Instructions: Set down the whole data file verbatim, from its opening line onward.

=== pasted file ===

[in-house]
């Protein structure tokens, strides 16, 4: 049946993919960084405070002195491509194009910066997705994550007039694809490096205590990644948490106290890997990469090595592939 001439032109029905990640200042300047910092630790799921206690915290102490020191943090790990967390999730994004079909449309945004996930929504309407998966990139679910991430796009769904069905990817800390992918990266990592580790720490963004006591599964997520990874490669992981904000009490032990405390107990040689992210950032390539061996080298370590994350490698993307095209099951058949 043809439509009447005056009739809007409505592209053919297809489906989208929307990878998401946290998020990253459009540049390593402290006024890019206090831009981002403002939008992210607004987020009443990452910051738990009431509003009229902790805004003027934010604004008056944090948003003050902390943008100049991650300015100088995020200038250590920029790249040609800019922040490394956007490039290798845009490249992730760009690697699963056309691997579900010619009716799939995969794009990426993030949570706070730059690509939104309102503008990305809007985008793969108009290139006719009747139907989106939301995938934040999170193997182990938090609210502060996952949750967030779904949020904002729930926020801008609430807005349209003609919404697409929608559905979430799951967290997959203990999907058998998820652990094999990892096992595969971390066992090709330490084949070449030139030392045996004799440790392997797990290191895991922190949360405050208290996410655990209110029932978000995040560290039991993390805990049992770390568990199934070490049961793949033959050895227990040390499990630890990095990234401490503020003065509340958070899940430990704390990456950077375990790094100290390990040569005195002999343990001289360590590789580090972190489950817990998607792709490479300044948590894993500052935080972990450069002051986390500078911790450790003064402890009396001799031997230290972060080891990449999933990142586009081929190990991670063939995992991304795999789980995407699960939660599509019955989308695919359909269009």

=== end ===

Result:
[in-house]
């Protein structure tokens, strides 16, 4: 049946993919960084405070002195491509194009910066997705994550007039694809490096205590990644948490106290890997990469090595592939 001439032109029905990640200042300047910092630790799921206690915290102490020191943090790990967390999730994004079909449309945004996930929504309407998966990139679910991430796009769904069905990817800390992918990266990592580790720490963004006591599964997520990874490669992981904000009490032990405390107990040689992210950032390539061996080298370590994350490698993307095209099951058949 043809439509009447005056009739809007409505592209053919297809489906989208929307990878998401946290998020990253459009540049390593402290006024890019206090831009981002403002939008992210607004987020009443990452910051738990009431509003009229902790805004003027934010604004008056944090948003003050902390943008100049991650300015100088995020200038250590920029790249040609800019922040490394956007490039290798845009490249992730760009690697699963056309691997579900010619009716799939995969794009990426993030949570706070730059690509939104309102503008990305809007985008793969108009290139006719009747139907989106939301995938934040999170193997182990938090609210502060996952949750967030779904949020904002729930926020801008609430807005349209003609919404697409929608559905979430799951967290997959203990999907058998998820652990094999990892096992595969971390066992090709330490084949070449030139030392045996004799440790392997797990290191895991922190949360405050208290996410655990209110029932978000995040560290039991993390805990049992770390568990199934070490049961793949033959050895227990040390499990630890990095990234401490503020003065509340958070899940430990704390990456950077375990790094100290390990040569005195002999343990001289360590590789580090972190489950817990998607792709490479300044948590894993500052935080972990450069002051986390500078911790450790003064402890009396001799031997230290972060080891990449999933990142586009081929190990991670063939995992991304795999789980995407699960939660599509019955989308695919359909269009």